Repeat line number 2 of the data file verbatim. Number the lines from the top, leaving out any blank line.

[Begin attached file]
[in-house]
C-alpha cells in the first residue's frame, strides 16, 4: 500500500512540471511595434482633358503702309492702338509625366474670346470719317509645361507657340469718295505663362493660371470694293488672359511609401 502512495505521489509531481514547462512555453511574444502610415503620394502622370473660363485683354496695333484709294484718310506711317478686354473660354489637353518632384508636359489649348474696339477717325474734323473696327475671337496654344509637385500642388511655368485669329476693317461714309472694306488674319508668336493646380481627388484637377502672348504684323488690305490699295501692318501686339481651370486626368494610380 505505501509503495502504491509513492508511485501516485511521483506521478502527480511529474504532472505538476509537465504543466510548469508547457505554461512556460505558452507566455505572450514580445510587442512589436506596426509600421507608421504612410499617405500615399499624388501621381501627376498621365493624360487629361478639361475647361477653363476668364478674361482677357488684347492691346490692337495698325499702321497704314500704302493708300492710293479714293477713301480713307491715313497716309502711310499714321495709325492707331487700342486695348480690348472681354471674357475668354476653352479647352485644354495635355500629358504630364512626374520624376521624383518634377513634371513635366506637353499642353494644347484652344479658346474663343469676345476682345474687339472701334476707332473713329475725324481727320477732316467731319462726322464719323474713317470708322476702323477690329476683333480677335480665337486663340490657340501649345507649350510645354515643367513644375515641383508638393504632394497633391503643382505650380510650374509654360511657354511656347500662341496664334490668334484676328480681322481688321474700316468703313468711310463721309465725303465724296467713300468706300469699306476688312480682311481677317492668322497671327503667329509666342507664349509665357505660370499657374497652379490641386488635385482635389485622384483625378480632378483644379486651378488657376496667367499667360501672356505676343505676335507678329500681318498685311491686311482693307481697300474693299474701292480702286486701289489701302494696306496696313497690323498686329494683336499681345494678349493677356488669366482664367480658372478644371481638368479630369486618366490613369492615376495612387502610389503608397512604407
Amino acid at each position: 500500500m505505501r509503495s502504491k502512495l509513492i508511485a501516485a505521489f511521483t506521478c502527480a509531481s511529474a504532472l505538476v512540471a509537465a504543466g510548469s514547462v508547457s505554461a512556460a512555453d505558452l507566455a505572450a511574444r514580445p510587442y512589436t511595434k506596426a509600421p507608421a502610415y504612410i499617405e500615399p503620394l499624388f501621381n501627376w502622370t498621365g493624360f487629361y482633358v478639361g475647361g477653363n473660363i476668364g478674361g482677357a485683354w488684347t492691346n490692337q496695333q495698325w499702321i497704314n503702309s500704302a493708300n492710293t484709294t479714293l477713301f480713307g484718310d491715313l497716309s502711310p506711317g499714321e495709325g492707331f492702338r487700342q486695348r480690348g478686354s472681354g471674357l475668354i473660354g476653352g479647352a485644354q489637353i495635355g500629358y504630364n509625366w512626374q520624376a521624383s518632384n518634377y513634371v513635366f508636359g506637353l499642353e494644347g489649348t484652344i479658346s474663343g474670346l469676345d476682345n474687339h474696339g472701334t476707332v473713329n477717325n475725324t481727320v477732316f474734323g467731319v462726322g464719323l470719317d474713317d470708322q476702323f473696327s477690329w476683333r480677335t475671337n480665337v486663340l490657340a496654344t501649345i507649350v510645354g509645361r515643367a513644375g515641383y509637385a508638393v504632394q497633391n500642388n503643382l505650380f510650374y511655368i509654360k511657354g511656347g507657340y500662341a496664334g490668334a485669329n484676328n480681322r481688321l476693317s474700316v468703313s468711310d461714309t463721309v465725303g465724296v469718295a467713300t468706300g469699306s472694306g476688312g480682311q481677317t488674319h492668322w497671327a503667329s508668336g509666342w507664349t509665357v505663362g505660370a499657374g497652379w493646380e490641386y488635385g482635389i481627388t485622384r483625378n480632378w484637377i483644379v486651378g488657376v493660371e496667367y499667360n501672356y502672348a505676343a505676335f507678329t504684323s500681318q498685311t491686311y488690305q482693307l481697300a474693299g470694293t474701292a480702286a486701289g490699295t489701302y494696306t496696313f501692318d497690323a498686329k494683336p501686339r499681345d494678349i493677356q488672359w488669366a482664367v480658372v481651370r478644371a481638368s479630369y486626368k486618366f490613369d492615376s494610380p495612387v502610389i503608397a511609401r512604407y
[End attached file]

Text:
C-alpha cells in the first residue's frame, strides 16, 4: 500500500512540471511595434482633358503702309492702338509625366474670346470719317509645361507657340469718295505663362493660371470694293488672359511609401 502512495505521489509531481514547462512555453511574444502610415503620394502622370473660363485683354496695333484709294484718310506711317478686354473660354489637353518632384508636359489649348474696339477717325474734323473696327475671337496654344509637385500642388511655368485669329476693317461714309472694306488674319508668336493646380481627388484637377502672348504684323488690305490699295501692318501686339481651370486626368494610380 505505501509503495502504491509513492508511485501516485511521483506521478502527480511529474504532472505538476509537465504543466510548469508547457505554461512556460505558452507566455505572450514580445510587442512589436506596426509600421507608421504612410499617405500615399499624388501621381501627376498621365493624360487629361478639361475647361477653363476668364478674361482677357488684347492691346490692337495698325499702321497704314500704302493708300492710293479714293477713301480713307491715313497716309502711310499714321495709325492707331487700342486695348480690348472681354471674357475668354476653352479647352485644354495635355500629358504630364512626374520624376521624383518634377513634371513635366506637353499642353494644347484652344479658346474663343469676345476682345474687339472701334476707332473713329475725324481727320477732316467731319462726322464719323474713317470708322476702323477690329476683333480677335480665337486663340490657340501649345507649350510645354515643367513644375515641383508638393504632394497633391503643382505650380510650374509654360511657354511656347500662341496664334490668334484676328480681322481688321474700316468703313468711310463721309465725303465724296467713300468706300469699306476688312480682311481677317492668322497671327503667329509666342507664349509665357505660370499657374497652379490641386488635385482635389485622384483625378480632378483644379486651378488657376496667367499667360501672356505676343505676335507678329500681318498685311491686311482693307481697300474693299474701292480702286486701289489701302494696306496696313497690323498686329494683336499681345494678349493677356488669366482664367480658372478644371481638368479630369486618366490613369492615376495612387502610389503608397512604407